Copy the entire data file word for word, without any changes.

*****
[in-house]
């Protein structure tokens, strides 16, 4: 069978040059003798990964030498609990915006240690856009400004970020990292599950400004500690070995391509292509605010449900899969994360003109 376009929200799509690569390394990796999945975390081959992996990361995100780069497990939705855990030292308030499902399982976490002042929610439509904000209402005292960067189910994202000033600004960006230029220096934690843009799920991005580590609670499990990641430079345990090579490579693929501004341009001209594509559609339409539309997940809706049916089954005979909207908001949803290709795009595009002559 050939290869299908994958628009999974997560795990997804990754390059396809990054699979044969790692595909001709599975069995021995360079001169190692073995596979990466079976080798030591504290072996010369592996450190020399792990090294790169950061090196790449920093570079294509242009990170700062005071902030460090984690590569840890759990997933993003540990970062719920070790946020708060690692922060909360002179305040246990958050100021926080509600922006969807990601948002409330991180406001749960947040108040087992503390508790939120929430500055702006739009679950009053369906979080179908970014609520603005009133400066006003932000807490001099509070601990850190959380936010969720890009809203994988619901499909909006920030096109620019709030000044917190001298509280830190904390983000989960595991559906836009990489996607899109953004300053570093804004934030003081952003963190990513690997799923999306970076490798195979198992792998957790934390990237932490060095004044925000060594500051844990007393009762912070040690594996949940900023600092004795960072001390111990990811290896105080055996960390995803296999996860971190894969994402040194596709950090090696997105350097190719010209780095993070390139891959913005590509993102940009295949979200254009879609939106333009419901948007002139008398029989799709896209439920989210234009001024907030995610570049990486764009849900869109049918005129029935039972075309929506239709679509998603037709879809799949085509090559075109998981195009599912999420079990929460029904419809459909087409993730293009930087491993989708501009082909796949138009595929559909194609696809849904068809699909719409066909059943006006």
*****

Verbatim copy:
[in-house]
């Protein structure tokens, strides 16, 4: 069978040059003798990964030498609990915006240690856009400004970020990292599950400004500690070995391509292509605010449900899969994360003109 376009929200799509690569390394990796999945975390081959992996990361995100780069497990939705855990030292308030499902399982976490002042929610439509904000209402005292960067189910994202000033600004960006230029220096934690843009799920991005580590609670499990990641430079345990090579490579693929501004341009001209594509559609339409539309997940809706049916089954005979909207908001949803290709795009595009002559 050939290869299908994958628009999974997560795990997804990754390059396809990054699979044969790692595909001709599975069995021995360079001169190692073995596979990466079976080798030591504290072996010369592996450190020399792990090294790169950061090196790449920093570079294509242009990170700062005071902030460090984690590569840890759990997933993003540990970062719920070790946020708060690692922060909360002179305040246990958050100021926080509600922006969807990601948002409330991180406001749960947040108040087992503390508790939120929430500055702006739009679950009053369906979080179908970014609520603005009133400066006003932000807490001099509070601990850190959380936010969720890009809203994988619901499909909006920030096109620019709030000044917190001298509280830190904390983000989960595991559906836009990489996607899109953004300053570093804004934030003081952003963190990513690997799923999306970076490798195979198992792998957790934390990237932490060095004044925000060594500051844990007393009762912070040690594996949940900023600092004795960072001390111990990811290896105080055996960390995803296999996860971190894969994402040194596709950090090696997105350097190719010209780095993070390139891959913005590509993102940009295949979200254009879609939106333009419901948007002139008398029989799709896209439920989210234009001024907030995610570049990486764009849900869109049918005129029935039972075309929506239709679509998603037709879809799949085509090559075109998981195009599912999420079990929460029904419809459909087409993730293009930087491993989708501009082909796949138009595929559909194609696809849904068809699909719409066909059943006006």